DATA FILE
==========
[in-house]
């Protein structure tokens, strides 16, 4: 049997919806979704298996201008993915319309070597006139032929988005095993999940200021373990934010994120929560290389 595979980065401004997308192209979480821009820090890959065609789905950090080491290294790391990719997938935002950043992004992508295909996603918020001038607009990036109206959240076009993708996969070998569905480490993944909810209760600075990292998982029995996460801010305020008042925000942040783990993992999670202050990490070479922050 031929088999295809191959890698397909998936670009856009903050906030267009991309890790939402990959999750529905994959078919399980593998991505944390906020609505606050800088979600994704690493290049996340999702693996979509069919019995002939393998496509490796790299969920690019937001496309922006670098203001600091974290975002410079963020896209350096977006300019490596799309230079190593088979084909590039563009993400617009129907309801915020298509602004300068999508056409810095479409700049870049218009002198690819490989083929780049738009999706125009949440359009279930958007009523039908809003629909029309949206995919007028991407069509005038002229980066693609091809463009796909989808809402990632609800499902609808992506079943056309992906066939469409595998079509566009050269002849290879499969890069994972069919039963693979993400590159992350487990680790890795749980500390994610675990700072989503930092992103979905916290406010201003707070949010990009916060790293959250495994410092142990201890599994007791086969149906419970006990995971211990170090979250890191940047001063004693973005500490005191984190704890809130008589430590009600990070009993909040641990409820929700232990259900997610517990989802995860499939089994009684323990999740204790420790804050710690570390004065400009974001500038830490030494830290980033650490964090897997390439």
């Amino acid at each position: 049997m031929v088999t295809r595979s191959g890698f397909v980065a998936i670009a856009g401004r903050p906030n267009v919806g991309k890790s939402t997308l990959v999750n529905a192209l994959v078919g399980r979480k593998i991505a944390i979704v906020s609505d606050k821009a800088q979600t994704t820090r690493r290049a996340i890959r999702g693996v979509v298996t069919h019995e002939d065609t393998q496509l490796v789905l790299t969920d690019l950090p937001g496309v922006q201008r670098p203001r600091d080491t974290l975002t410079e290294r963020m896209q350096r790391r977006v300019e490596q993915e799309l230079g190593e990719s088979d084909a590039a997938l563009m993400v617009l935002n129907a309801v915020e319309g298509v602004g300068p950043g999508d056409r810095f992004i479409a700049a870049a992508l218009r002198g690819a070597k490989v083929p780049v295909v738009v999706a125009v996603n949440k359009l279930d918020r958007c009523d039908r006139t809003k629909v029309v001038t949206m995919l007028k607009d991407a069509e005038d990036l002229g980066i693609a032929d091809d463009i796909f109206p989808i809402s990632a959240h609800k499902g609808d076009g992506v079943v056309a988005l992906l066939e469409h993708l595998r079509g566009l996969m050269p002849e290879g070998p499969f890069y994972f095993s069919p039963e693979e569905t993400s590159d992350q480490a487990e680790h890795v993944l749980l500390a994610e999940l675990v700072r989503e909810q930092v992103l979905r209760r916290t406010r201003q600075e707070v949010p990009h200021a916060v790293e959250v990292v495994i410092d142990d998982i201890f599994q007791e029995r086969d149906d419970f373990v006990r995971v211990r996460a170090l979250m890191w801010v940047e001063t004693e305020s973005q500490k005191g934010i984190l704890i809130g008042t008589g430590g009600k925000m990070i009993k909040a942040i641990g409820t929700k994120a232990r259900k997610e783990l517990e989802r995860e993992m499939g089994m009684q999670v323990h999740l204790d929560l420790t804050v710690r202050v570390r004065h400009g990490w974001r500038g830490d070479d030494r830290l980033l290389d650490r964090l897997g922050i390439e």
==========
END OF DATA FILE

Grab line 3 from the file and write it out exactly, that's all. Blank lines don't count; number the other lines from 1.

């Amino acid at each position: 049997m031929v088999t295809r595979s191959g890698f397909v980065a998936i670009a856009g401004r903050p906030n267009v919806g991309k890790s939402t997308l990959v999750n529905a192209l994959v078919g399980r979480k593998i991505a944390i979704v906020s609505d606050k821009a800088q979600t994704t820090r690493r290049a996340i890959r999702g693996v979509v298996t069919h019995e002939d065609t393998q496509l490796v789905l790299t969920d690019l950090p937001g496309v922006q201008r670098p203001r600091d080491t974290l975002t410079e290294r963020m896209q350096r790391r977006v300019e490596q993915e799309l230079g190593e990719s088979d084909a590039a997938l563009m993400v617009l935002n129907a309801v915020e319309g298509v602004g300068p950043g999508d056409r810095f992004i479409a700049a870049a992508l218009r002198g690819a070597k490989v083929p780049v295909v738009v999706a125009v996603n949440k359009l279930d918020r958007c009523d039908r006139t809003k629909v029309v001038t949206m995919l007028k607009d991407a069509e005038d990036l002229g980066i693609a032929d091809d463009i796909f109206p989808i809402s990632a959240h609800k499902g609808d076009g992506v079943v056309a988005l992906l066939e469409h993708l595998r079509g566009l996969m050269p002849e290879g070998p499969f890069y994972f095993s069919p039963e693979e569905t993400s590159d992350q480490a487990e680790h890795v993944l749980l500390a994610e999940l675990v700072r989503e909810q930092v992103l979905r209760r916290t406010r201003q600075e707070v949010p990009h200021a916060v790293e959250v990292v495994i410092d142990d998982i201890f599994q007791e029995r086969d149906d419970f373990v006990r995971v211990r996460a170090l979250m890191w801010v940047e001063t004693e305020s973005q500490k005191g934010i984190l704890i809130g008042t008589g430590g009600k925000m990070i009993k909040a942040i641990g409820t929700k994120a232990r259900k997610e783990l517990e989802r995860e993992m499939g089994m009684q999670v323990h999740l204790d929560l420790t804050v710690r202050v570390r004065h400009g990490w974001r500038g830490d070479d030494r830290l980033l290389d650490r964090l897997g922050i390439e």